Engines of creation

7 months ago Comments Off on Engines of creation

JUNE 22nd is the 20th birthday of “Quake”. Its release, by a Texan firm called id Software, was a milestone in the history of video games. “Quake”, a grim and gory fantasy “shoot-’em-up”, pioneered many now-commonplace features of computerised play. Its most striking innovation was its fully three-dimensional world. This was drawn by a piece of software, called a game engine, regarded at the time as jaw-dropping.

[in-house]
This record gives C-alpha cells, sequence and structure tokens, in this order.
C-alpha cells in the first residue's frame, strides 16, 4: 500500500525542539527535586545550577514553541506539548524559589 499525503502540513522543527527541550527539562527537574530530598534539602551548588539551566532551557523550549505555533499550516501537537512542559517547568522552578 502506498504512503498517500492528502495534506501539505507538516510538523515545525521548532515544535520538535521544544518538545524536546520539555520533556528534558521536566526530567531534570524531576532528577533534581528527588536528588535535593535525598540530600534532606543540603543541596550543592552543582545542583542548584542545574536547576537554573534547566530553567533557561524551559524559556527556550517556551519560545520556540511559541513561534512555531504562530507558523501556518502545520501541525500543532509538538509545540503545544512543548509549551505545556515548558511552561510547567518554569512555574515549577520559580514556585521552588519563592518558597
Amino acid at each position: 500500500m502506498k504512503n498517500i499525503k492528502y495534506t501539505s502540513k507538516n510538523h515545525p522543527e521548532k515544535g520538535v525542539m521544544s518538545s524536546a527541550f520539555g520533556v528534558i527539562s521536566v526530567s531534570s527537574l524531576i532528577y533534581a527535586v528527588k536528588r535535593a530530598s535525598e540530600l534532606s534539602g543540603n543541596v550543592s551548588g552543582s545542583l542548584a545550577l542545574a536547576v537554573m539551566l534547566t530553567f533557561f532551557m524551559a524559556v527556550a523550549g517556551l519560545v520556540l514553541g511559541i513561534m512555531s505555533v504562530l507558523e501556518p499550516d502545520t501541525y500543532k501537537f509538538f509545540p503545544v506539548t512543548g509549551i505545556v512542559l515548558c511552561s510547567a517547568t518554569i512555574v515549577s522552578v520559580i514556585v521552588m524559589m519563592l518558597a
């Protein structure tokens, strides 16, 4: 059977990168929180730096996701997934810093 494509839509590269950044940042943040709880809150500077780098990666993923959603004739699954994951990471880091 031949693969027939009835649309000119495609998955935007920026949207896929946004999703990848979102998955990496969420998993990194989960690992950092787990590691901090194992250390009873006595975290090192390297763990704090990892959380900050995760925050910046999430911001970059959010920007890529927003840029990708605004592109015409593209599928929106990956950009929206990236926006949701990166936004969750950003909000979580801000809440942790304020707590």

These days “Quake” looks like a muddy brown mess. Two decades of advances in processing power, allied with cut-throat competition between games designers, have advanced the art tremendously. Game engines are now a product in their own right. Besides drawing the graphics, they handle tasks like simulating physics (such as gravity, say, or object collisions) and connecting players to each other online. They are, in other words, the platforms upon which games are built. Most games companies buy them pre-made, off the shelf. And not just games companies. Game engines have become so good at creating high-quality facsimiles of reality that they are attracting the attention of firms that, until now, have had nothing to do with video…Continue reading
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